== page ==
Maryland's 1990-91 basketball season, a year that already has been played out in newspapers and magazines for months, finally will begin to unfold on the court tonight at Cole Field House when the Terrapins open against Towson State at 7:30.
"Finally. Now we can get to basketball," said Maryland Coach Gary Williams. But Williams knows it's not that simple. Wherever they play, the Terrapins will be bracketed by the day last spring when the program was placed on NCAA probation for violations that occurred mostly during the tenure of former coach Bob Wade.
The details of the sanctions -- no postseason tournaments for two seasons, no live television appearances this season -- have been trumpeted throughout the country, often giving the impression the games themselves are irrelevant. Even on the College Park campus, most of the hubbub has centered on the roller coaster ride of Coach Joe Krivak and the Maryland football team.
That's a marked contrast to a year ago, when Williams left Ohio State to return to his alma mater and immediately was hailed a conquering hero. The fiery coach then guided the Terrapins to a 19-14 record and a berth in the National Invitation Tournament.
Williams said the quiet that has surrounded his team during the preseason is "normal. This is how it's been everywhere else I've been coaching -- you just concentrate on the basketball."
But the coach noted one aspect of Maryland's sanctions have hurt the team in the last week or so. Because the Terrapins are restricted to 28 regular season games, they couldn't play in preseason tournaments or exhibitions.
"That was the toughest part of practicing: watching while other teams were playing," Williams said. "I've liked the way we've concentrated, we've had a good preseason but that got tough."
Things might get tougher, because four starters from last season's team are missing. Tony Massenburg and Jerrod Mustaf are in the NBA, guard Teyon McCoy transferred to Texas and forward Jesse Martin is redshirting because of academic problems. That group contributed more than 71 percent of the team's points, 62 percent of the rebounds and 59 percent of the assists a year ago. Now, other players must step forward.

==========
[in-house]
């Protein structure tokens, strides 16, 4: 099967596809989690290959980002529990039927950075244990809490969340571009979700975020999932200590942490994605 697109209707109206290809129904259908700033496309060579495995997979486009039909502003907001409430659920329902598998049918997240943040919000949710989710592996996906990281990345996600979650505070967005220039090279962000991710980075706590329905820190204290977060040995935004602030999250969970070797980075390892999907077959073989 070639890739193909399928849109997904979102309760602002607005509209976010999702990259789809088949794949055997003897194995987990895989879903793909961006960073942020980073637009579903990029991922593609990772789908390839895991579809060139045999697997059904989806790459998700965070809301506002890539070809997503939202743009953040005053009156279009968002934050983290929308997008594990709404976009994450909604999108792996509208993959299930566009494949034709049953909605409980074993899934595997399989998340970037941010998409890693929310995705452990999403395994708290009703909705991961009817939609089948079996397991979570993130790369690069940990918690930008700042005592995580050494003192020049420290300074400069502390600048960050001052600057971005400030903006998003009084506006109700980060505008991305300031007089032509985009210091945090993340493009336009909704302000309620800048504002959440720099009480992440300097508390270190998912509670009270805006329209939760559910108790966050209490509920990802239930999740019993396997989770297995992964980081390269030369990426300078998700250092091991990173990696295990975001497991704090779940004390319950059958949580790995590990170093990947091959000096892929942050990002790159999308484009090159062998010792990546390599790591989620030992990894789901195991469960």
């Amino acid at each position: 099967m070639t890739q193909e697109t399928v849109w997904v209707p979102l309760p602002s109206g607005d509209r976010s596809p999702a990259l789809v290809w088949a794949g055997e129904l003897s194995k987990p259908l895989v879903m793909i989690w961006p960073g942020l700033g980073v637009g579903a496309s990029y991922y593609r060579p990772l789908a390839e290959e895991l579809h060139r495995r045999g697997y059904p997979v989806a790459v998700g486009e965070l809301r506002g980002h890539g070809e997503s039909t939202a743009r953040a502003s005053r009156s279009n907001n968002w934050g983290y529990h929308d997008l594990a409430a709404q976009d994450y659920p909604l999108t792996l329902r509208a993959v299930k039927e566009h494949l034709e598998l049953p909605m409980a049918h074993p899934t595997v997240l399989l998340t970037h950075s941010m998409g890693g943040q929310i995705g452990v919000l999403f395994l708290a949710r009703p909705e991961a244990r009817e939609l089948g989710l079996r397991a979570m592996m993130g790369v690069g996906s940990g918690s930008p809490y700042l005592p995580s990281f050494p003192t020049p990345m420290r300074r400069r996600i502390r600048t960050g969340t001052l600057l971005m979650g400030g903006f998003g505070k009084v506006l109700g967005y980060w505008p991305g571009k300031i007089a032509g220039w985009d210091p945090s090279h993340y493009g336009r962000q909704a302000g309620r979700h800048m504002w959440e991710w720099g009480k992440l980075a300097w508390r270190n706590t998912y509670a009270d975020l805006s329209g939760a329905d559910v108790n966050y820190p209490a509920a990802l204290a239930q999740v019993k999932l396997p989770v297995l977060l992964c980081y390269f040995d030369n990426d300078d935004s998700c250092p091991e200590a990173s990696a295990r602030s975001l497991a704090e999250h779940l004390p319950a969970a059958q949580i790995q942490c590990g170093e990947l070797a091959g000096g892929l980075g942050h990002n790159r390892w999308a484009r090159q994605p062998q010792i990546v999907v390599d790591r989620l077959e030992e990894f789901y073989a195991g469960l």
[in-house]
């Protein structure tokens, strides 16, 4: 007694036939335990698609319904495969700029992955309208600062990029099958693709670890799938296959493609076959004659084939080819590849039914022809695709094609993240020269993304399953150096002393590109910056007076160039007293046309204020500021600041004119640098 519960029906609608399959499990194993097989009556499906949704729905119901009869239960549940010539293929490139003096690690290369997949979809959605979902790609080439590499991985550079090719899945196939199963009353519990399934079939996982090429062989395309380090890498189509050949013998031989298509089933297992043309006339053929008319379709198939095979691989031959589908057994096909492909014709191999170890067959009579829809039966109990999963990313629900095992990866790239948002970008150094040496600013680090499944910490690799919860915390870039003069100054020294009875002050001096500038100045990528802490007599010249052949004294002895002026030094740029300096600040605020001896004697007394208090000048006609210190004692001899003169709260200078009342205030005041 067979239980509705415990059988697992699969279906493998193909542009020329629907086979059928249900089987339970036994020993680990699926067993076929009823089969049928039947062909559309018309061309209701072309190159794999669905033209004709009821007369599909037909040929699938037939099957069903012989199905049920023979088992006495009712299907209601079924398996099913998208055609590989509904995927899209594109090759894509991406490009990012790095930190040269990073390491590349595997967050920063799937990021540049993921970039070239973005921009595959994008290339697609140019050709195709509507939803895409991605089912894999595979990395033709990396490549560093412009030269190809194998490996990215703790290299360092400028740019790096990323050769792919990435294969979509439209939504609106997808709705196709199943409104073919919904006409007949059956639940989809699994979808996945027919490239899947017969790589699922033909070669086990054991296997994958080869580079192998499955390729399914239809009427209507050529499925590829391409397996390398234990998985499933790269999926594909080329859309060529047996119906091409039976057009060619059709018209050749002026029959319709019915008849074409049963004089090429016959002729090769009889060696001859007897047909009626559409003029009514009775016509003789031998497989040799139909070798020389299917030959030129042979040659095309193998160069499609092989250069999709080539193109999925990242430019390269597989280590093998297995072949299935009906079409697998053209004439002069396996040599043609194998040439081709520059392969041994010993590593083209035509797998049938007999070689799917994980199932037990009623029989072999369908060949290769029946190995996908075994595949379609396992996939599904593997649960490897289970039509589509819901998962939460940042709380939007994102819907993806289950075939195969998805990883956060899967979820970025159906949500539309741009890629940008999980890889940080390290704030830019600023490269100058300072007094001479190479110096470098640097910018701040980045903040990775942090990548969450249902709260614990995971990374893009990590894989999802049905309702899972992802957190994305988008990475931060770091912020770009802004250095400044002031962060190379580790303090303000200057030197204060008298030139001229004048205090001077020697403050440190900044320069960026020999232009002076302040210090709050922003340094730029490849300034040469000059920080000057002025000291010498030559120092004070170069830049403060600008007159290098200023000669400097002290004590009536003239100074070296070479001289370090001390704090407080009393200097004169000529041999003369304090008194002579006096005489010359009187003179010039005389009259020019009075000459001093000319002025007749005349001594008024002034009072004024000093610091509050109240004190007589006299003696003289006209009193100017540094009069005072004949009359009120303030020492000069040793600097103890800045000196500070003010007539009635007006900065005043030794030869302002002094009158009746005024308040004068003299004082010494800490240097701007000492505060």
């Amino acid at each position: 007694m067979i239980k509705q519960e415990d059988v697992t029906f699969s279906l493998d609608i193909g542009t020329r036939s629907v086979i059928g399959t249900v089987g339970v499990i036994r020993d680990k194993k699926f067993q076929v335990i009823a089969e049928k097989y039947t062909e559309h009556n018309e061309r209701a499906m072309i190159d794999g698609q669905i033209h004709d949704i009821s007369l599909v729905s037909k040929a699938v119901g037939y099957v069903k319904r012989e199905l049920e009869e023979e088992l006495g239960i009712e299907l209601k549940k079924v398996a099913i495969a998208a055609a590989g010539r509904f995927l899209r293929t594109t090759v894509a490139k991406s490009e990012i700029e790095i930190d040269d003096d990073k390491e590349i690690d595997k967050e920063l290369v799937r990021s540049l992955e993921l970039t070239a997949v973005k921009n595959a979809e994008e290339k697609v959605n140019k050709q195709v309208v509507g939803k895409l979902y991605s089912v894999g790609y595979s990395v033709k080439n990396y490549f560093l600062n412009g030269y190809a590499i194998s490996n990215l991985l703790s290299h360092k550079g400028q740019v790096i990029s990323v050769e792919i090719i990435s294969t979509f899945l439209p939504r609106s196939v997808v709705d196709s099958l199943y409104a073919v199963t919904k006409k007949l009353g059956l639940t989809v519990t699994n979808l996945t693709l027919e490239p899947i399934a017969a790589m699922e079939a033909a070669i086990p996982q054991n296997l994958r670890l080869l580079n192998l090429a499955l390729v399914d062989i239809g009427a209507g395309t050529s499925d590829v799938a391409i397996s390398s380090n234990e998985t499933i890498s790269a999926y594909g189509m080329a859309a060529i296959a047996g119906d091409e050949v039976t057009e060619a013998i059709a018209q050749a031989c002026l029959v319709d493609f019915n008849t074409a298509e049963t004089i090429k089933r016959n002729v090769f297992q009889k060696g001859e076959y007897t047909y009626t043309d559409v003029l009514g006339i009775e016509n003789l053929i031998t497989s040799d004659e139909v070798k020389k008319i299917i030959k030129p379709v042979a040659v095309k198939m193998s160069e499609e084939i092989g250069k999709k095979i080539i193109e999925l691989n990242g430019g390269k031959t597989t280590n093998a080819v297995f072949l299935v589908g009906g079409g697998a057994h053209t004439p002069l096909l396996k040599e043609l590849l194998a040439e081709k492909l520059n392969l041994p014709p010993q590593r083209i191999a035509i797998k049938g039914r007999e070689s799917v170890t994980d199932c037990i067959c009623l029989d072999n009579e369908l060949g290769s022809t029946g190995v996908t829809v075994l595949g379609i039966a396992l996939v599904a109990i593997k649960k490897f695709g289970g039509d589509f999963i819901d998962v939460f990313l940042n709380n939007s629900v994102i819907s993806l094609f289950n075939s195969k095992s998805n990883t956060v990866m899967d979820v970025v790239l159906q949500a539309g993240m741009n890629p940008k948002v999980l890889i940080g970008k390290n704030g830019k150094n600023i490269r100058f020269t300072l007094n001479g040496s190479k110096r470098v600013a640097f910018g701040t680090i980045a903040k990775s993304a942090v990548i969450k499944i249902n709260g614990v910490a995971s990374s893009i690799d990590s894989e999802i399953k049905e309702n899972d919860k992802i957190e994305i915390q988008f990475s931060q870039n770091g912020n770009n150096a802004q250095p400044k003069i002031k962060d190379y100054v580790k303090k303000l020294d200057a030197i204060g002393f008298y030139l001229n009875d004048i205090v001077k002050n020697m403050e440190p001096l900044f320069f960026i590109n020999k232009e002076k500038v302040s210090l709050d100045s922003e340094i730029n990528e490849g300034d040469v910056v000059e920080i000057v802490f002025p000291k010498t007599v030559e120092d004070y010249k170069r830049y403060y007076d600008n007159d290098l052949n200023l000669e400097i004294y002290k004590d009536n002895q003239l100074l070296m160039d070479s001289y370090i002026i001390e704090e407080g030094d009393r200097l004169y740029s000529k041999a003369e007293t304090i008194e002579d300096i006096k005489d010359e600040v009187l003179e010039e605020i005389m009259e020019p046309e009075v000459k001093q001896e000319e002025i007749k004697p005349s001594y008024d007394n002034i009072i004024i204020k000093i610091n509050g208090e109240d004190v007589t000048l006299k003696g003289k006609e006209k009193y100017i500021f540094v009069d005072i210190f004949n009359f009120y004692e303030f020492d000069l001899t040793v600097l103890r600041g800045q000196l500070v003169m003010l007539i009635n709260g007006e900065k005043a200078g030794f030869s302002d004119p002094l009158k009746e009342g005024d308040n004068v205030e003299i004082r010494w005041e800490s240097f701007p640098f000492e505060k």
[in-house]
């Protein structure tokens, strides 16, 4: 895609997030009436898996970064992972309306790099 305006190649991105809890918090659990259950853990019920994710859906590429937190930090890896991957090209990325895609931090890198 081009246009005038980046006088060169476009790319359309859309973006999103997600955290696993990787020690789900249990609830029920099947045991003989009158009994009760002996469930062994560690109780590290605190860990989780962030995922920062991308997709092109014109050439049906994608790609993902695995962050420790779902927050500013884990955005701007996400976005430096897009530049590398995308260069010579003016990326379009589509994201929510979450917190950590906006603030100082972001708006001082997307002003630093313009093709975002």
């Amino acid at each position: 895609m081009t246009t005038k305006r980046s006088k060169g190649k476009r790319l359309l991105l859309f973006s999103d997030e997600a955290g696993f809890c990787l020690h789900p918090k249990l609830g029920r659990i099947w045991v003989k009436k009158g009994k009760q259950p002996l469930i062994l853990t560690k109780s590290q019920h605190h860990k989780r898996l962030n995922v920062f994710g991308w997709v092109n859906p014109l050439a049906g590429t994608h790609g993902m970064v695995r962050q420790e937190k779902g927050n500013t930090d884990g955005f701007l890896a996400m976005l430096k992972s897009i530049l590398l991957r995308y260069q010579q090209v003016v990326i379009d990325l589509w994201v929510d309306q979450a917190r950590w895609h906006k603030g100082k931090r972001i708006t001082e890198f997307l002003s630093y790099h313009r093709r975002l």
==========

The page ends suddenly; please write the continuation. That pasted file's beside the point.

Most eyes will be focused on 6-foot-8 junior point guard Walt Williams, who last year averages 12.7 points, 4.2 rebounds and 4.5 assists per game. When he wasn't concentrating on his decision to stay at Maryland, Williams was working on his outside shot and jumping rope to improve his footwork.
Though Walt Williams and 6-6 sharpshooter Matt Roe make a formidable backcourt and small forward Vince Broadnax may be the best one-on-one defender in the ACC, Maryland's success will be determined ultimately by players such as Cedric Lewis, Evers Burns and Garfield Smith. One of those three has to emerge as a scoring threat from the front line. Gary Williams said Smith, a junior college transfer from New York City, is starting tonight at power forward because he was Maryland's best preseason rebounder and also the player most likely to keep defenses honest.
Maryland's work ethic will be tested immediately against Towson State, which returns seven players from a team that nearly upset Oklahoma in the opening round of last season's NCAA tournament. Not only will the Terrapins have to contend with talented guards Devin Boyd and Lewis Waller, they will do so without the air of invincibility that collapsed when Coppin State upset them last season.
"In-state schools aren't afraid of us anymore after that," Gary Williams said. "Now everyone who comes here will be ready to play. The question is if we're ready to play hard in response. Last year we didn't do that consistently until January. This year one of our goals is to do it in November and December."
Other area teams playing tonight include Virginia vs. UCLA in the final of the Great Alaska Shootout in Anchorage; George Mason at East Tennessee State; Navy hosting Mount St. Mary's; and St. Joseph's at George Washington.